THE WORK ENVIRONMENT AND THE EMPLOYMENT RELATIONSHIP
Introduction to employment law The employment contract Implied duties in the contract of employment The employer The employee Termination Death Bankruptcy or dissolution Sale of the business Frustration Termination by notice The importance of the Commonwealth Constitution Act 1900 (Imp) The National Workplace Relations Scheme Administration Rights and responsibilities of employees, employers and organisations The 10 National Employment Standards Modern awards Termination without notice Redundancy Human rights-based work regulations Workplace discrimination Federal legislation State legislation Equal opportunity of employment Affirmative action Sexual harassment Non-discriminatory language Occupational health and safety, and workers’ compensation Occupational health and safety Workers’ compensation
On completion of this chapter, you should be able to: C01 distinguish between an employee and an independent contractor, and understand the reasons behind such a distinction
C02 explain how a contract of employment may be created C03 identify the rights and responsibilities of employers and employees C04 provide an overview of the Australian industrial relations system and industrial regulation C05 recognise the role of anti-discrimination legislation in the workplace C06 recognise the role of occupational health and safety legislation in the workplace C07 recognise the role of workers’ compensation legislation in the workplace.
An understanding of the following terms will help you to better understand the material in this chapter. Award: a binding order made by an industrial tribunal, setting out the rights and obligations of employers and employees who fall under the ambit of the award. Employee: works under a contract of employment and personally performs a task or tasks allocated by their employer, as well as being subject to the control and direction of the employer.
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Enterprise agreement: a collective agreement made between unions and employers or employees and employers, usually covering a single business (or a distinct operational or organisational unit within a single business) or geographically distinct part of a business. Independent contractor: works under a contract for service, and performs an agreed task for an agreed price and is only subject to limited control and direction of the employer. Modern award: an award that has been reviewed and complies with current standards as to conditions and mutual flexibility of work practices. Australian business organisations provide the context for work and the employment relationship. Over the last 20 years, business organisations in Australia have had to respond to many changes in the political, social and economic environments in which they operate. There has been a significant growth in human rights-based work regulations that goes to the very heart of the right of management to make decisions that affect the operation and survival of their organisations. There have also been enormous changes to factors in the work environment that influence the employment relationship. Since changes to the industrial relations legislation in 1992, the focus of industrial tribunals and their decisions has moved away from the centralised, highly regulated national and state coverage to a more decentralised focus on individual organisations and workplaces. We have seen changing workforce structures, changing occupational groups and changing attitudes to work. These changes have not only been reflected in the internal organisational structure of business organisations, but also in legislation.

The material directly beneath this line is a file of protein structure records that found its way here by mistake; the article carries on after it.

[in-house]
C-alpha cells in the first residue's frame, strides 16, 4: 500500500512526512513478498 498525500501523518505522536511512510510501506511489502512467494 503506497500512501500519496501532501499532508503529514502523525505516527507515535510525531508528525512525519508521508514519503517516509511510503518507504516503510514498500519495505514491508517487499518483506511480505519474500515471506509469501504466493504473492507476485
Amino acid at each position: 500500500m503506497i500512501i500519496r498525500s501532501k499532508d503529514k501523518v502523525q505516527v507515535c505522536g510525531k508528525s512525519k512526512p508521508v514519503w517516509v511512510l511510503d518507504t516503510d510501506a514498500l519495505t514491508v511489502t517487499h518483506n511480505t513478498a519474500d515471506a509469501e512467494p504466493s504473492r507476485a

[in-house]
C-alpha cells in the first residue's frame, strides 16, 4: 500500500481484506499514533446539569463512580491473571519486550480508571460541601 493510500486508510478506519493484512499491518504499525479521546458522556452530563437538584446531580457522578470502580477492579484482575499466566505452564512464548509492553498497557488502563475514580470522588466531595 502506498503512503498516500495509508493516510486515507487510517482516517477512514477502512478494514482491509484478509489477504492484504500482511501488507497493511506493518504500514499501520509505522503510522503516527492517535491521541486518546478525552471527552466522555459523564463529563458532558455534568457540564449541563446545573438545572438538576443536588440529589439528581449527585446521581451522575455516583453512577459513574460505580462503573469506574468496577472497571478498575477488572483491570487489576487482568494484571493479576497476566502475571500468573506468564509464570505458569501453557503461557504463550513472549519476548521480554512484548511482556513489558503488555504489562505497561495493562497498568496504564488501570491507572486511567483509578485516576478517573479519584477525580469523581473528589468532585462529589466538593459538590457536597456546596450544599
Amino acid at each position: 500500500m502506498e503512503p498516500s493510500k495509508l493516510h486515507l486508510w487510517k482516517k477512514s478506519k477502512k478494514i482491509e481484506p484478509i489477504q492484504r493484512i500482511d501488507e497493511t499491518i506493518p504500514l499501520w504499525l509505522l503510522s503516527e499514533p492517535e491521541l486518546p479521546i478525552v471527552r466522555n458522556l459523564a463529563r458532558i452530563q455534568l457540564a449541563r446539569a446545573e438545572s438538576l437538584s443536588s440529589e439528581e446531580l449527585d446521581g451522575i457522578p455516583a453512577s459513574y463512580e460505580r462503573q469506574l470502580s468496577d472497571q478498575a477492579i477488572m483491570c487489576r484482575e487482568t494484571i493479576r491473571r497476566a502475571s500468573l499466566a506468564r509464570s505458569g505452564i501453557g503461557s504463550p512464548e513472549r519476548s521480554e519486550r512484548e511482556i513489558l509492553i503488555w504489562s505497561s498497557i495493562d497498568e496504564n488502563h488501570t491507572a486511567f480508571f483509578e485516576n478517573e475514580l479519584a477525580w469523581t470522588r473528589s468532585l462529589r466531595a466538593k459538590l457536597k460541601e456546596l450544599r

This chapter considers the difference between an employee and an independent contractor, how employment is created and the rights and duties that ﬂow between the parties from that relationship, and how...